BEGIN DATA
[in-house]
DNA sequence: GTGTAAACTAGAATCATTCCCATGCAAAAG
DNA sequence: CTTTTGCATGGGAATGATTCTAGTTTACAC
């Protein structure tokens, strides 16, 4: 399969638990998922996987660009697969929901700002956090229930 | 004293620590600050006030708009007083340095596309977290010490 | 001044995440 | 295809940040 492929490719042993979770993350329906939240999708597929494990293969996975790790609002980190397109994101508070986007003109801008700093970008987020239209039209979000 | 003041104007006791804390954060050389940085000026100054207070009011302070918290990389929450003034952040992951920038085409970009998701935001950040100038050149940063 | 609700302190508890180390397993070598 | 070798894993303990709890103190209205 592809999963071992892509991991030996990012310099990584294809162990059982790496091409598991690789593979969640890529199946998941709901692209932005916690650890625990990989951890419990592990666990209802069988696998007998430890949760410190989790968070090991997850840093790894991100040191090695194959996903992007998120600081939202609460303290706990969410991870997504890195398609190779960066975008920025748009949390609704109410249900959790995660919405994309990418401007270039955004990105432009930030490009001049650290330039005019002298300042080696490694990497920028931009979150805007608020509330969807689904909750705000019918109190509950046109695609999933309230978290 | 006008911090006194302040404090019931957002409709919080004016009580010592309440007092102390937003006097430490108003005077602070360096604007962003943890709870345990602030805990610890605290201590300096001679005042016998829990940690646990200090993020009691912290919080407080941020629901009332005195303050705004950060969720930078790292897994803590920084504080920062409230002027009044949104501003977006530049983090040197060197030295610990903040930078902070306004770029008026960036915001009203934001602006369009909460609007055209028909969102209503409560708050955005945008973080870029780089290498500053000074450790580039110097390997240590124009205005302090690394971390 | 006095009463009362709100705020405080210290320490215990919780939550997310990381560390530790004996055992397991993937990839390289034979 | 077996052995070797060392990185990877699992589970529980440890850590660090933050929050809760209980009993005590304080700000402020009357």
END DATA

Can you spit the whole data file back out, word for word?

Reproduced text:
[in-house]
DNA sequence: GTGTAAACTAGAATCATTCCCATGCAAAAG
DNA sequence: CTTTTGCATGGGAATGATTCTAGTTTACAC
């Protein structure tokens, strides 16, 4: 399969638990998922996987660009697969929901700002956090229930 | 004293620590600050006030708009007083340095596309977290010490 | 001044995440 | 295809940040 492929490719042993979770993350329906939240999708597929494990293969996975790790609002980190397109994101508070986007003109801008700093970008987020239209039209979000 | 003041104007006791804390954060050389940085000026100054207070009011302070918290990389929450003034952040992951920038085409970009998701935001950040100038050149940063 | 609700302190508890180390397993070598 | 070798894993303990709890103190209205 592809999963071992892509991991030996990012310099990584294809162990059982790496091409598991690789593979969640890529199946998941709901692209932005916690650890625990990989951890419990592990666990209802069988696998007998430890949760410190989790968070090991997850840093790894991100040191090695194959996903992007998120600081939202609460303290706990969410991870997504890195398609190779960066975008920025748009949390609704109410249900959790995660919405994309990418401007270039955004990105432009930030490009001049650290330039005019002298300042080696490694990497920028931009979150805007608020509330969807689904909750705000019918109190509950046109695609999933309230978290 | 006008911090006194302040404090019931957002409709919080004016009580010592309440007092102390937003006097430490108003005077602070360096604007962003943890709870345990602030805990610890605290201590300096001679005042016998829990940690646990200090993020009691912290919080407080941020629901009332005195303050705004950060969720930078790292897994803590920084504080920062409230002027009044949104501003977006530049983090040197060197030295610990903040930078902070306004770029008026960036915001009203934001602006369009909460609007055209028909969102209503409560708050955005945008973080870029780089290498500053000074450790580039110097390997240590124009205005302090690394971390 | 006095009463009362709100705020405080210290320490215990919780939550997310990381560390530790004996055992397991993937990839390289034979 | 077996052995070797060392990185990877699992589970529980440890850590660090933050929050809760209980009993005590304080700000402020009357």